Karim Fitouri claimed a Gold Award at the 2017 NYIOOC for his Chetoui monovarietal.

Winning entries at the 2017 New York International Olive Oil Competition (NYIOOC) included excep­tional olive oils from 20 coun­tries, with Italy top­ping the list with 123 awards, fol­lowed by Spain not far behind with 110. But national pride is prob­a­bly high­est in Tunisia for its first Gold Awards at NYIOOC: one for Olivko, and another for Zeet.

What mat­ters to me the most is the reac­tion of pride and warmth from ordi­nary peo­ple I meet, includ­ing the work­ers on our grove.- Karim Fitouri, Olivko

Olivko’s owner and founder, Karim Fitouri, was in New York to receive the award in per­son. He told Olive Oil Times how news of the win has been received in Tunisia:
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“We’ve had con­grat­u­la­tions from fel­low pro­duc­ers, from the author­i­ties, the olive oil indus­try, and of course the press, which has reported exten­sively on the news of the award. The thing how­ever that mat­ters to me the most is the reac­tion of pride and warmth from ordi­nary peo­ple I meet, includ­ing the work­ers on our grove. This award has made them feel like their hard work and the tra­di­tion have finally been rec­og­nized and rewarded, and this will act as a moti­va­tor for even bet­ter results in the future.”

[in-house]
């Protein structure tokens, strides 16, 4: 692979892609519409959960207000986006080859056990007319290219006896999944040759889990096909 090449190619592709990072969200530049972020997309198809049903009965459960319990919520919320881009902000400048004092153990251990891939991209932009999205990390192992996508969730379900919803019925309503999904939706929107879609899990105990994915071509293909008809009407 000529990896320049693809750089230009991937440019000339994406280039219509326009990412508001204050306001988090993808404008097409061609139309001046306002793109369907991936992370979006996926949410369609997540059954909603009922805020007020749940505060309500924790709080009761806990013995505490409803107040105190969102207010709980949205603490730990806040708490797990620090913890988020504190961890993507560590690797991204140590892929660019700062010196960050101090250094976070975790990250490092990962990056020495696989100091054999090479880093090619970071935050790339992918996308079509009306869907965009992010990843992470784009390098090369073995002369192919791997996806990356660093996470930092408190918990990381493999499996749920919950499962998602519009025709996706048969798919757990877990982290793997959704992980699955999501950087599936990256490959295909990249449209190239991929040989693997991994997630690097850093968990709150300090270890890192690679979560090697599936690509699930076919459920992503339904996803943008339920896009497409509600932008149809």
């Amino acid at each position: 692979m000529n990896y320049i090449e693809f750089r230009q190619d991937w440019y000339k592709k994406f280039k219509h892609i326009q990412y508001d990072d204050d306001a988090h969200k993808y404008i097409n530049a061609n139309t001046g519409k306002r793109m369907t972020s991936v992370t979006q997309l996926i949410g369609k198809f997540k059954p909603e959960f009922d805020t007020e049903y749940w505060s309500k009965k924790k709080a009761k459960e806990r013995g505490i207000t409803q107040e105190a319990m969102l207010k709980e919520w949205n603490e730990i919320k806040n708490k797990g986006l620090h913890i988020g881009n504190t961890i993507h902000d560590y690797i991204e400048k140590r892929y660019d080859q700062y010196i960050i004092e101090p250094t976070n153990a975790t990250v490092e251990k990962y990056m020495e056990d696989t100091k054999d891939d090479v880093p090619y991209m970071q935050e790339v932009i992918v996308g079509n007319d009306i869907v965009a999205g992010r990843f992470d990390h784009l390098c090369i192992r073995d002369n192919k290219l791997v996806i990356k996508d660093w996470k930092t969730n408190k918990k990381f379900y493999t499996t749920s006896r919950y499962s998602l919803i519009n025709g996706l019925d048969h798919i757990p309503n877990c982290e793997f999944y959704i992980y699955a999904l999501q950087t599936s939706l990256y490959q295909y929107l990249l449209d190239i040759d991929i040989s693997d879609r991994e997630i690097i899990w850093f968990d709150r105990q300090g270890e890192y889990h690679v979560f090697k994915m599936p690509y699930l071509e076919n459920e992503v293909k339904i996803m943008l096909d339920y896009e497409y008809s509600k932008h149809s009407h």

The Tunisian Ambassador to the U.K., Nabil Ammar, congratulates Fitouri

Gold-​winning Olivko is organ­i­cally pro­duced and made with a Tunisian olive vari­ety called Chetoui, one of two major vari­eties pro­duced in the north of the coun­try. Fitouri’s farm is in the lush Dougga val­ley in the Beja region, which hap­pens to be an archae­o­log­i­cal site with UNESCO World Heritage sta­tus. Dougga is the site of the ruins of an ancient Roman city over­look­ing the fer­tile val­ley of Oued Khalled where olives were cul­ti­vated since the 8th cen­tury BC.